Credential Guard + WPA2-Enterprise

2018-06-21 • 4 minutes to read

At MMSMOA 2017, there was a great presentation by Nash Pherson and Michael Niehaus called “If You Simply Deploy Windows 10, You Failed.” In short, they talked about how your upgrade to Windows 10 should not just be a task sequence running setup.exe, it should also be your chance to do some course correction, finally address those things that you’ve been meaning to roll out, and pause for a moment to challenge why you’re doing things the way you are today (and continually improve on it).

I’ve modeled every Windows 10 upgrade after this, and it’s allowed for some significant progress in finally deploying things that had been put on the back burner. Most recently was Credential Guard.


What’s Credential Guard?

Credential Guard protects credentials by isolating secrets so only privileged system software can access them. This is done by moving these secrets to an isolated local security process that’s protected using virtualization-based security. This helps prevent credential theft attacks such as Pass-the-Hash or Pass-the-Ticket, and also helps prevent unauthorized/malicious processes from extracting secrets from the LSA.

By design, NTLMv1, MS-CHAPv2, Digest, and CredSSP cannot use signed-in credentials when Credential Guard is enabled, meaning single sign-on doesn’t work with these protocols.


What’s WPA2-Enterprise Got to Do, Got to Do with It?

My laptop had been connected to our WPA2-Enterprise wireless network until I rolled out my Credential Guard pilot policy. One reboot later, I quickly noticed that I was no longer able to connect to the network. Other network types (WPA2-Personal) seemed to be OK. I searched my event viewer and found some less-than-helpful errors (event IDs 12013 and 11006) in the Microsoft-Windows-WLAN-AutoConfig/Operational log:

Wireless security failed.<br /> Reason: Explicit Eap failure received
Error: 0x80070285

Wireless 802.1x authentication failed.<br /> Reason: Explicit Eap failure received
Error: 0x80070285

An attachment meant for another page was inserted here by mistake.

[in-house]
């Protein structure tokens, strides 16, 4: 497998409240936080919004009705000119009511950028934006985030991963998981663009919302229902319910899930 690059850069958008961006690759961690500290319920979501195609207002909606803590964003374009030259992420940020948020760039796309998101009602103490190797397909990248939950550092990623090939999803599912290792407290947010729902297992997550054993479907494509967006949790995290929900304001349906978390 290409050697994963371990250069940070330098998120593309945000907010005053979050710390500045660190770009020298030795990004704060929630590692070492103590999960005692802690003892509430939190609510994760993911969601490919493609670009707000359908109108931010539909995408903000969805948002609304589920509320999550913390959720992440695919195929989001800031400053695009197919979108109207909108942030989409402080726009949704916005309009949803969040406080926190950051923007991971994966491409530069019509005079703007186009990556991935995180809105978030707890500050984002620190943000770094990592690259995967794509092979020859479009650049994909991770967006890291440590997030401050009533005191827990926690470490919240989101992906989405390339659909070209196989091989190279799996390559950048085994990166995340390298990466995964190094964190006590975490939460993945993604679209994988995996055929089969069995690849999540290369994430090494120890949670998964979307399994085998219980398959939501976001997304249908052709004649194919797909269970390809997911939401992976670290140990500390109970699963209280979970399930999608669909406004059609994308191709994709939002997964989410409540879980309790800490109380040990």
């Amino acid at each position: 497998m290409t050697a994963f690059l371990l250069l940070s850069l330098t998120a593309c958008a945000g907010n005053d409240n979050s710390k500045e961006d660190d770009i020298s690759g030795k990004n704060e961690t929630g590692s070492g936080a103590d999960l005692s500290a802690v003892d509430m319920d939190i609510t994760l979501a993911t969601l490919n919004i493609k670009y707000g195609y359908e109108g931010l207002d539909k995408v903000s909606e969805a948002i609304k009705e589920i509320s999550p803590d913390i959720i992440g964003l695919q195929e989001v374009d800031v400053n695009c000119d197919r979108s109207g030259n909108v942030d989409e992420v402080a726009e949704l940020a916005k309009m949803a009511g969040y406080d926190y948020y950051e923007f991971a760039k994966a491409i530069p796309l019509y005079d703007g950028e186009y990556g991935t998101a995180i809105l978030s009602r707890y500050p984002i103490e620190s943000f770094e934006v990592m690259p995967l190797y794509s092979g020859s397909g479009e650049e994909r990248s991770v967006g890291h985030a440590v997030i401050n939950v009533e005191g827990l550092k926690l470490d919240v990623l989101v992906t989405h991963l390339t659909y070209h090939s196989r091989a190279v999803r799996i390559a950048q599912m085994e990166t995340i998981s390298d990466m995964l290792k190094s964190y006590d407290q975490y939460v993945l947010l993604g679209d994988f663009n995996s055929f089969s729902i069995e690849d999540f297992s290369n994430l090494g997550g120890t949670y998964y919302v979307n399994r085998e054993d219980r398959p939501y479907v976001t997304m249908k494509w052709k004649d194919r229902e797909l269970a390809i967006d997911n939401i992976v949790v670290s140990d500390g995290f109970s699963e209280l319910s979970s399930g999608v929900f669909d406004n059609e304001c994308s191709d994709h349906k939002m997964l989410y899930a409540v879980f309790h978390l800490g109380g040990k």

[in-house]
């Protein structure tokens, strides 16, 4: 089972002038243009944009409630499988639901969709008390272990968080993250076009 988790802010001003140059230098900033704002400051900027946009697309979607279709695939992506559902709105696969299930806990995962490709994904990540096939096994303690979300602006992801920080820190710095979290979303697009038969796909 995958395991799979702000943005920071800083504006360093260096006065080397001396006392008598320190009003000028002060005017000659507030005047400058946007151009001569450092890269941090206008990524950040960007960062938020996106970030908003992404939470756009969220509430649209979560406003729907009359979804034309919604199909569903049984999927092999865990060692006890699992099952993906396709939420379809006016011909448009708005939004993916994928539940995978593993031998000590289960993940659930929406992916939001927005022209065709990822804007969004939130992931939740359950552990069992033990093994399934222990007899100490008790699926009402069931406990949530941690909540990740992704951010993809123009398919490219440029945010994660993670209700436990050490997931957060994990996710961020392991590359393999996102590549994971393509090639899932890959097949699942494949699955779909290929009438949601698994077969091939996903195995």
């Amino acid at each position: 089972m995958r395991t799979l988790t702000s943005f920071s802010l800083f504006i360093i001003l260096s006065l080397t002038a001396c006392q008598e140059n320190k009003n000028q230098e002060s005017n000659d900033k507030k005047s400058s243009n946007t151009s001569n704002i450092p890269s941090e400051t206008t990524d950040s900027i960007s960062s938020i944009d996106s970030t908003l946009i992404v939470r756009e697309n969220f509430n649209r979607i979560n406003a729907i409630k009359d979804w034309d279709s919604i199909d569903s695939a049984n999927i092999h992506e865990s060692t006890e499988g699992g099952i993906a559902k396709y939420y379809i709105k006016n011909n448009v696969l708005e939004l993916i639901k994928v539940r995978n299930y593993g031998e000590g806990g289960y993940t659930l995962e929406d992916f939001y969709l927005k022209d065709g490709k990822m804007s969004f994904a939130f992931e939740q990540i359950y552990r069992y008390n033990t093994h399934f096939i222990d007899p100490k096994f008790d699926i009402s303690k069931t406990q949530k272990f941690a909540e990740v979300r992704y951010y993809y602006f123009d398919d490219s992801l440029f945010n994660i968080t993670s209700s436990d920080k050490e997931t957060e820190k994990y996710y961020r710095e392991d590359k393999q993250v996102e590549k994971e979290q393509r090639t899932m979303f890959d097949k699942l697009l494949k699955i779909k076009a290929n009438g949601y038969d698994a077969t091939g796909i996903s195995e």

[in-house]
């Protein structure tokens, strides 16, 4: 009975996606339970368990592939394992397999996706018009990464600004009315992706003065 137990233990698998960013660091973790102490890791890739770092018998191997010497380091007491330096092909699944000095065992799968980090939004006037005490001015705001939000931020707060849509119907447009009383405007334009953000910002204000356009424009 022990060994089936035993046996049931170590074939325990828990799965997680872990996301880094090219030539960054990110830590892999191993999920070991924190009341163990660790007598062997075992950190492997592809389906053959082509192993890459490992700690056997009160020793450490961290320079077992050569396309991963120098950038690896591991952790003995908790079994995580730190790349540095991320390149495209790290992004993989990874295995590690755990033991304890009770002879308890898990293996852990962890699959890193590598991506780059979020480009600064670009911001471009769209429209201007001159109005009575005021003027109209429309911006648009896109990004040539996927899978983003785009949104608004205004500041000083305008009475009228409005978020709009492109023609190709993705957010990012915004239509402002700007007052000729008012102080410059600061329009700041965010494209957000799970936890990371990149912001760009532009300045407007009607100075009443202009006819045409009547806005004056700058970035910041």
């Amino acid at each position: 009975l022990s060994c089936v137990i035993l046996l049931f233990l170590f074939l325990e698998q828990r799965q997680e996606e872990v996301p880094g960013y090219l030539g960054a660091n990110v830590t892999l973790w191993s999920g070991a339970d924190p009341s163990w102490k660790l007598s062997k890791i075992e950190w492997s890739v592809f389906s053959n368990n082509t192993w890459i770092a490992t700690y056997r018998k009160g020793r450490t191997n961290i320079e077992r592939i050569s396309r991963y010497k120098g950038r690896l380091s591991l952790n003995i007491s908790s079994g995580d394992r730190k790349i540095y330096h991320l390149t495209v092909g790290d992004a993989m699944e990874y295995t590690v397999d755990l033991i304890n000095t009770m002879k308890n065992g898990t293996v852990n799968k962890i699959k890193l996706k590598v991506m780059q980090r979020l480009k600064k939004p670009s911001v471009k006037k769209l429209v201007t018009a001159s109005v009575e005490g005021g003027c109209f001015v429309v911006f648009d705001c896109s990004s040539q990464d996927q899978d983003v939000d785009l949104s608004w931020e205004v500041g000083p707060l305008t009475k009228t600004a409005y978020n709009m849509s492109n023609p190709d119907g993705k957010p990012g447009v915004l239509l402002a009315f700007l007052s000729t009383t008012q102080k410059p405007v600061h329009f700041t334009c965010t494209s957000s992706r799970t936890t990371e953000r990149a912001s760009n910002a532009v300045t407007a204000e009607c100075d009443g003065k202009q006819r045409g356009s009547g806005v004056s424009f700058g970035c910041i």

EAP Reason: 0x285
EAP Root cause String: There was an internal authentication error.
EAP Error: 0x285

Since Credential Guard had been the most recent change (and surely WiFi should still work with it enabled!), I started my troubleshooting there, eventually finding this post. I was later able to confirm that while I thought our WPA2-Enterprise network was using machine certificates to authenticate, it was actually using a Secured Password.

To resolve this, there were two three steps:

Step 0, make sure all your clients have a certificate. (I’m guessing you already have this in place since, if you were like me, you thought you were using them.) If you don’t have a PKI + client certificates deployed, there’s a great walkthrough here (this article is for Configuration Manager + PKI, but that particular section covers how to set up client certificates and autoenrollment).

Step 1, in the NPS/RADIUS server, confirm that Smart Card or other certificate is in your Network Policy:


Step 2, in the GPO deployed to your wireless clients, validate that your trusted root CA certificate(s) are checked and that the authentication method is set to “Smart Card or other certificate” :

Now that these are in place, your clients should be able to connect–this time actually using certificate authentication–even if they have Credential Guard enabled! As an added bonus, this is a change you can apply and existing clients will not lose their network connection (since the NPS/RADIUS server is still accepting certificates and secured passwords). As long as they have a client certificate, they will switch over successfully (and if they don’t, you can quickly identify machines that are probably having issues communicating with Configuration Manager over HTTPS…).

Fun bonus note: If you happen to rename a computer that is connected to your certificate-secured WPA2-Enterprise network, you will need to find a way to connect it to the network a different way for a short period of time after the first reboot. Since the computer name has changed, the client certificate won’t match, and the computer won’t be able to jump on the network. (Fortunately, I’ve found that the autoenrollment for a new certificate happens quickly).


Now you can push forward with your Credential Guard pilot. Onward and upward!



Credential GuardPKI

Updating Service Manager Work Items Ownership (In Bulk!)

Improving the TPM OSD Experience